Stage & Dance

In 'Sylvia' and 'Go, Dog. Go!', actors hit the woof

One of the recurring themes of the play Go, Dog. Go! is Hattie Dog asking M.C. Dog if he likes her hat, which he usually doesn't.

To play M.C. Dog, Chad Bradford had to consider how he should react to Hattie's question.

"A person would just look at the hat and say what they thought," Bradford said Tuesday afternoon, after a school performance of the Lexington Children's Theatre's show. "But a dog would probably sniff it, he would probably touch it and even lick it, then give his opinion."

Six actors have had to contemplate how to act like a dog for the Children's Theatre's season finale. But they aren't the only thespians in Central Kentucky who are sharpening their canine chops.

In Danville, Mary Anne Matthews has been hustling around on all fours to play the title role in Sylvia, a part that Sarah Jessica Parker originated at the Manhattan Theatre Club in 1995.

Go, Dog. Go! and Sylvia are decidedly different shows.

The children's theater show, primarily geared toward preschool and young elementary school students, is based on P.D. Eastman's children's book about monochromatic dogs who zip around in cars, work and don't sleep, although they're supposed to.

Sylvia is a play for adults, about a man who finds a stray dog in the park and develops an unhealthy obsession with her that threatens his job and marriage.

The Danville production has Matthews engaged in a lot more things that people are used to seeing dogs do because she interacts with her owner, Greg, played by Bill Nichols, and other people.

"She tells him, 'I think you're God,'" Matthews said before a Tuesday night rehearsal. "It think that's how a lot of dogs probably view their owners."

Matthews went into auditions hoping to play Greg's wife, Kate. But a key moment that told director Crystal Nichols that Matthews might be right for the role was the way she read one of Sylvia's recurring lines: "Hey, hey, hey."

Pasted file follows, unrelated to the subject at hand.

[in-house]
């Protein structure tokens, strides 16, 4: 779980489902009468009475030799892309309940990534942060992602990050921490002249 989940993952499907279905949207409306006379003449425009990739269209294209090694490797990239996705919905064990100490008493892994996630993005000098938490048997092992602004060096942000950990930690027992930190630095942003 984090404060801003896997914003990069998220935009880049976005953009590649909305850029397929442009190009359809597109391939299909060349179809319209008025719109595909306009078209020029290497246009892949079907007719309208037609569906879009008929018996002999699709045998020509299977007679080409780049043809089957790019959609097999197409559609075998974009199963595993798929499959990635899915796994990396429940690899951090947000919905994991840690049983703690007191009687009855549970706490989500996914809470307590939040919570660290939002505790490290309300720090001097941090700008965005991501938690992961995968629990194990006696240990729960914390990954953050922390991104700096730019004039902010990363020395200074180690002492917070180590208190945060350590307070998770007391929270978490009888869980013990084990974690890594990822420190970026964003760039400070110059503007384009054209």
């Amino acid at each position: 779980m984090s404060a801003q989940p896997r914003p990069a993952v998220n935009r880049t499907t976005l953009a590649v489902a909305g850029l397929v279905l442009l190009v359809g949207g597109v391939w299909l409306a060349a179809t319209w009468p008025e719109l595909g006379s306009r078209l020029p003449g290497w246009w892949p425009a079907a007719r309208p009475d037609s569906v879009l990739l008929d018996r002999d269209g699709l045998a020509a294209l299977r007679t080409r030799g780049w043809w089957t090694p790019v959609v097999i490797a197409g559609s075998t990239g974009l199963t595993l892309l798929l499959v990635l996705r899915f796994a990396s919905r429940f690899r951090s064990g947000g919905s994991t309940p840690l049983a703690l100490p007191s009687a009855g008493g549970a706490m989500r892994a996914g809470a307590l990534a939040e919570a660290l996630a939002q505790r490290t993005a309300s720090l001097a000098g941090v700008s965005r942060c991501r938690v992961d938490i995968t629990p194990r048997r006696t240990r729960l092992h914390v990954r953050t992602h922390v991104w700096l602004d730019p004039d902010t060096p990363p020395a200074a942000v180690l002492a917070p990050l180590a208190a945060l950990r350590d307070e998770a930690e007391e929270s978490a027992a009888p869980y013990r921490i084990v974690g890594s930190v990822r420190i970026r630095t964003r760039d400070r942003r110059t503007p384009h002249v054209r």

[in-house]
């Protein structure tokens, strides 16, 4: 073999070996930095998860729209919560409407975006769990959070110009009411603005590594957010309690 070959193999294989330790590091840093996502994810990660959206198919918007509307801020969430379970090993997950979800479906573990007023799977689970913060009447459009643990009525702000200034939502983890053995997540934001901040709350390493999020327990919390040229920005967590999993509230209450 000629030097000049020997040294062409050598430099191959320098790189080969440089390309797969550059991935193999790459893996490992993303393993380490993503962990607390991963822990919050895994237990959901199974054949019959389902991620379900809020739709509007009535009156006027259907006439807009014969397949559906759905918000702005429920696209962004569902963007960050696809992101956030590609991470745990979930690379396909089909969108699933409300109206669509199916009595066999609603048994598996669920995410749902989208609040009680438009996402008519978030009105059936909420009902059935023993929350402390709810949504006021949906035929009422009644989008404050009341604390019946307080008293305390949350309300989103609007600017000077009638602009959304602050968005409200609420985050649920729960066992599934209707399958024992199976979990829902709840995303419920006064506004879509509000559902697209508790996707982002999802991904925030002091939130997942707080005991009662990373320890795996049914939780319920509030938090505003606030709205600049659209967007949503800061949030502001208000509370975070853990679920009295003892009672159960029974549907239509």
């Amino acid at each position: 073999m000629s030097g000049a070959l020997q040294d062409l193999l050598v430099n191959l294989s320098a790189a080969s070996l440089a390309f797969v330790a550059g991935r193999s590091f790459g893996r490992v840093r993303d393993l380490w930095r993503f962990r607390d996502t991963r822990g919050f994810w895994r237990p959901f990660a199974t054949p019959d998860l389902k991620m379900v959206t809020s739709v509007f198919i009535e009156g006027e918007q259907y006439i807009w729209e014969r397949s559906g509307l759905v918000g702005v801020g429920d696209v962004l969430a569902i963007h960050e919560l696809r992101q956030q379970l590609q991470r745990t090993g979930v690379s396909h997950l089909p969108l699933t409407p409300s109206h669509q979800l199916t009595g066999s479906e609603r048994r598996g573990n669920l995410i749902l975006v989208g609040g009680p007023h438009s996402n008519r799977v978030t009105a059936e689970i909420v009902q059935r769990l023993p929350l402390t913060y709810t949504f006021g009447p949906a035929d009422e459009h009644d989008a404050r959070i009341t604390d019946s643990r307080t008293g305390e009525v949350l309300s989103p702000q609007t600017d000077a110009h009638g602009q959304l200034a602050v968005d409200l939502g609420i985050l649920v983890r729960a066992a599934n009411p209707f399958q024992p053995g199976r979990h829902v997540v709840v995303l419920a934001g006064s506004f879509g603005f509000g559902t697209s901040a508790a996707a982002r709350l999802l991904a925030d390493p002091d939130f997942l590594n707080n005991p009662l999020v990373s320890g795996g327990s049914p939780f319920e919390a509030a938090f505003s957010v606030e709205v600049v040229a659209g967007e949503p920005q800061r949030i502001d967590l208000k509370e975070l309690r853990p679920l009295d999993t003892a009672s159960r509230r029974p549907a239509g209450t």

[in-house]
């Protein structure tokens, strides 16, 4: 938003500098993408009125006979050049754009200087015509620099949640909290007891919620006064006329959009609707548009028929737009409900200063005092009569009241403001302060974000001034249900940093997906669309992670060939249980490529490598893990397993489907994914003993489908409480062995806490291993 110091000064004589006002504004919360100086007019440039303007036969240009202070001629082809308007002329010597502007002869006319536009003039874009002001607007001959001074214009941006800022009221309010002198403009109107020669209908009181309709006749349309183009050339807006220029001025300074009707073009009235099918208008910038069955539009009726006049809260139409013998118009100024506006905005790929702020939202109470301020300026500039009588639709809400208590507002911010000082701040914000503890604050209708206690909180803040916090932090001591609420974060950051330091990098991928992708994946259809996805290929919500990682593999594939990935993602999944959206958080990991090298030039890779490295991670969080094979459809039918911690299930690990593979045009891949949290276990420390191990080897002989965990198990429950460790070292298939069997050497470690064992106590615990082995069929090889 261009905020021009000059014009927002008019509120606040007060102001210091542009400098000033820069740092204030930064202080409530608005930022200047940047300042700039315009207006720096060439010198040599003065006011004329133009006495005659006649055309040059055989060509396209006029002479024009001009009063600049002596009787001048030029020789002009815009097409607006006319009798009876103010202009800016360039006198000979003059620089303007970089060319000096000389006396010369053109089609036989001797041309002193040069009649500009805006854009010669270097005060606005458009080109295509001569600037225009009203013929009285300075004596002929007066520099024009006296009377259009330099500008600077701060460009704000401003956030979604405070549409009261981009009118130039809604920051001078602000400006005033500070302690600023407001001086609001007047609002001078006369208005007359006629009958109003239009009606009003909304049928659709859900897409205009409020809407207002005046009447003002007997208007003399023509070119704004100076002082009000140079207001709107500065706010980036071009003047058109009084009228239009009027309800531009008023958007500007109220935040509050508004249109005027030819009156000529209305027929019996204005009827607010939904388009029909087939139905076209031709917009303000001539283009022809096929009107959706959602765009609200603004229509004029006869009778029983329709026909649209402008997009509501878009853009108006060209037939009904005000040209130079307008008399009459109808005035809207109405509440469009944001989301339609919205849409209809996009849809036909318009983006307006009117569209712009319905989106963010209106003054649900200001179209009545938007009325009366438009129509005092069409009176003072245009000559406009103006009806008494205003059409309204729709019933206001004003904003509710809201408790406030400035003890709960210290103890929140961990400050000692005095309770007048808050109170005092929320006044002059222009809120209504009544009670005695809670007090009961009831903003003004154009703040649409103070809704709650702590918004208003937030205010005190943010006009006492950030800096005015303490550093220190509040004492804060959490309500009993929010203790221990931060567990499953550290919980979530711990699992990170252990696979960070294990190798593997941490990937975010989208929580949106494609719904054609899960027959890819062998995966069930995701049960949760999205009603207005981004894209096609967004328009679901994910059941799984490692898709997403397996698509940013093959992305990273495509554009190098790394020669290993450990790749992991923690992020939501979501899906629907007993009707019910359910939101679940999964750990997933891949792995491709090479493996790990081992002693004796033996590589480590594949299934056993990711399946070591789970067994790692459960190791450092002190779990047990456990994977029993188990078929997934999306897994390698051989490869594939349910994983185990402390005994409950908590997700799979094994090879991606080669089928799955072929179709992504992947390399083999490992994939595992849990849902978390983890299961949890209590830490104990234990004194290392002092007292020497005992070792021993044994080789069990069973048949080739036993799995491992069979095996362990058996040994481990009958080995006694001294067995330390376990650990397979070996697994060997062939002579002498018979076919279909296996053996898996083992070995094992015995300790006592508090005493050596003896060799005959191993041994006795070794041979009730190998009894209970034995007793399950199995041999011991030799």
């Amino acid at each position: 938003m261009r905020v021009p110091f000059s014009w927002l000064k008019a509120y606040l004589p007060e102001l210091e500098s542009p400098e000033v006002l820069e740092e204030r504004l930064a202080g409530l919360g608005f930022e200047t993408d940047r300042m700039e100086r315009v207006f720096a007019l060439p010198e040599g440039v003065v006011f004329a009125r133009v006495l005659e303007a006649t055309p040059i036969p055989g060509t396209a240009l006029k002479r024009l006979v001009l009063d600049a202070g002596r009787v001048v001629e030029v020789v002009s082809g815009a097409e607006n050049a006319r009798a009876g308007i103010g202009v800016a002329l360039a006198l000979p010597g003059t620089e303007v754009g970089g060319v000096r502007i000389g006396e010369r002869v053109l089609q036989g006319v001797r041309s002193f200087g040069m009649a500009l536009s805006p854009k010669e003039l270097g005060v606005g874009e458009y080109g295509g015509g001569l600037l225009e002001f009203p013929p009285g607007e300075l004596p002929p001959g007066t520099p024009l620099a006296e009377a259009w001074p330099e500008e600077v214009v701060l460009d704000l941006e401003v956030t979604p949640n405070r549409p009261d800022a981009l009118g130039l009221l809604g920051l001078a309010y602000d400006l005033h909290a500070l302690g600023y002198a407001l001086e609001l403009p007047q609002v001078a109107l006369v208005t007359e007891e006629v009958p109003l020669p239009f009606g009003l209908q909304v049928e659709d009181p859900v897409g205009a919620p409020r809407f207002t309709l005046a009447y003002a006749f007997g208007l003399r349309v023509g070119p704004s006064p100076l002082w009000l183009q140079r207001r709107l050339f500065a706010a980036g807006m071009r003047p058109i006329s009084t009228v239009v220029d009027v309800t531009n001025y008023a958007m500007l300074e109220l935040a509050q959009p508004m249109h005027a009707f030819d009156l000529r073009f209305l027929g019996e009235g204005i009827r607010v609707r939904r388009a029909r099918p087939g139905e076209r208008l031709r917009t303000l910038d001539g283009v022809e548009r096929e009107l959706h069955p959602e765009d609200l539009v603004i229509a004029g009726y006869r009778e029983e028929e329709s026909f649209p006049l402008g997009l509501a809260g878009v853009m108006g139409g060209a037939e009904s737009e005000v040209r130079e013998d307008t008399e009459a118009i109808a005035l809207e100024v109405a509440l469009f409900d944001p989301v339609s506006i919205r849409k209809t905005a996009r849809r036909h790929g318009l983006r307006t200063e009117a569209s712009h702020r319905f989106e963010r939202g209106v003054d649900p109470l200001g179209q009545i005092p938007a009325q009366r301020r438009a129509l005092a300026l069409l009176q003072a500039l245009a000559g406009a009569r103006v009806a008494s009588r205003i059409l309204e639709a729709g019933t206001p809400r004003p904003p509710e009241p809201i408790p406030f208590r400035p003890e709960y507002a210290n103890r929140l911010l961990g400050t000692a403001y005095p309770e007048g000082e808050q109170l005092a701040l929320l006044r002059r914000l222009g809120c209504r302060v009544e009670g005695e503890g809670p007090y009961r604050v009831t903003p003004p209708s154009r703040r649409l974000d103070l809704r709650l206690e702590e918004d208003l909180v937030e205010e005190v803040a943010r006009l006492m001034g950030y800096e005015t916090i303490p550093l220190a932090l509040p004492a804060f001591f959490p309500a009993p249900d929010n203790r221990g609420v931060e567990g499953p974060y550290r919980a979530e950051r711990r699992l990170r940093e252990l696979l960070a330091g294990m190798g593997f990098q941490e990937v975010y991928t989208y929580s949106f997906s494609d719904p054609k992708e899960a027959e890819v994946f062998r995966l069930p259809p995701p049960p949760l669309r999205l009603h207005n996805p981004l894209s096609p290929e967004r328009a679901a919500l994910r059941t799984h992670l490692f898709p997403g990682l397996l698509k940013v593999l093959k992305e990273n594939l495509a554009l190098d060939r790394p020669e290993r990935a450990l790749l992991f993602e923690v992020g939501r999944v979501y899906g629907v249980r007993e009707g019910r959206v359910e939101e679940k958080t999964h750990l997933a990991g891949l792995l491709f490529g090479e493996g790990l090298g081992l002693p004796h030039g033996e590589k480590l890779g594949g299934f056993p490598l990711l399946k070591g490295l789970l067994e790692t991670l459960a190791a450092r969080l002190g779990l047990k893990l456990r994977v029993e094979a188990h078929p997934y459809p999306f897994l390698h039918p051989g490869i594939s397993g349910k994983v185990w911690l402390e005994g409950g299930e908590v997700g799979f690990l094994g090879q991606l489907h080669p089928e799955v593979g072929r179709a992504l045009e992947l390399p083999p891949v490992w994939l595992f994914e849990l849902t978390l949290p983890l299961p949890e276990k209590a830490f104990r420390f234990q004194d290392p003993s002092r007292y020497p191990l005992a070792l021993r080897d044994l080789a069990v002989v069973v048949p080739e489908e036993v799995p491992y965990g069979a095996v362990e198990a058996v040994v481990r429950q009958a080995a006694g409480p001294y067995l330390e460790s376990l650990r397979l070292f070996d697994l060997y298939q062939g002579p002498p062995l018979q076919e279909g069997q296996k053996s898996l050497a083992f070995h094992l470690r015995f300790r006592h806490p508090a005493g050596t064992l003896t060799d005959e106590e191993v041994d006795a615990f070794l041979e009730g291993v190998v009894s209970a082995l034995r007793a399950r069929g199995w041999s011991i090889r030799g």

"Some people read just like it was written," said Bill Nichols, the director's husband. "But she got that it was supposed to be a bark."

As Sylvia, Matthews gets to bark at cats and jump on house guests, and she even pees on the carpet — out of view, of course.

"When they confront me with it, I get a little look on my face like, 'Yeaaaah ... I did it,'" Matthews said, demonstrating the sheepish, mischievous grin that comes over her face.

Matthews says that after she was cast as Sylvia, she spent a lot of time studying her own dog, Zoe.

Go, Dog. Go! cast members also spent time looking at their dogs or friends' dogs. They also paid attention to the breeds they were playing and the chief characteristics of those breeds.

"I'm a bichon," said Andrea Graves, who plays Blue Dog. "And bichons are yappy little dogs, so, since I'm a singer, I could do this high-pitched yap."

Oti Obi, who plays Yellow Dog, a basset hound, said, "One of the keys to it is being consistent because dogs' behavior doesn't change much."

It is also very childlike.

A few scenes in Go, Dog. Go! reinforce that idea, including one in which lead dog M.C. Dog tries to get the other dogs to go to sleep, and they keep waking up and playing under the covers and making noise.

"There's a lot of stuff kids can relate to in this show," said Bradford, who plays M.C. Dog.

Ashley Isenhower, who plays Green Dog, said, "The kids pick up on it all the time. We've had school shows where, when he turns out the light, the kids will yell, 'They're not going to sleep.'"

Although Sylvia is an adult play, Matthews said childishness was a characteristic of her performance too, particularly in seeking attention and trying to break rules like "stay off the furniture."

Another common factor for both shows is that these are dogs with human characteristics.

"One of our first questions was, 'How doglike are we?'" Graves said. Director Jeremy Kisling told them, "'You're about 90 percent human.'"

Kisling said, "It would have been hard to do an interesting play if they had all been crawling around on all fours the entire time."

In Sylvia, Matthews has to stoke the central conflict of the play, even asserting that she's "the other woman" in Greg's life.

Even with a large dose of humanity, Matthews said playing a dog has been a lot of fun.

"I normally wouldn't jump on furniture and paw someone," she said. "But playing a dog, you're allowed to do all of that."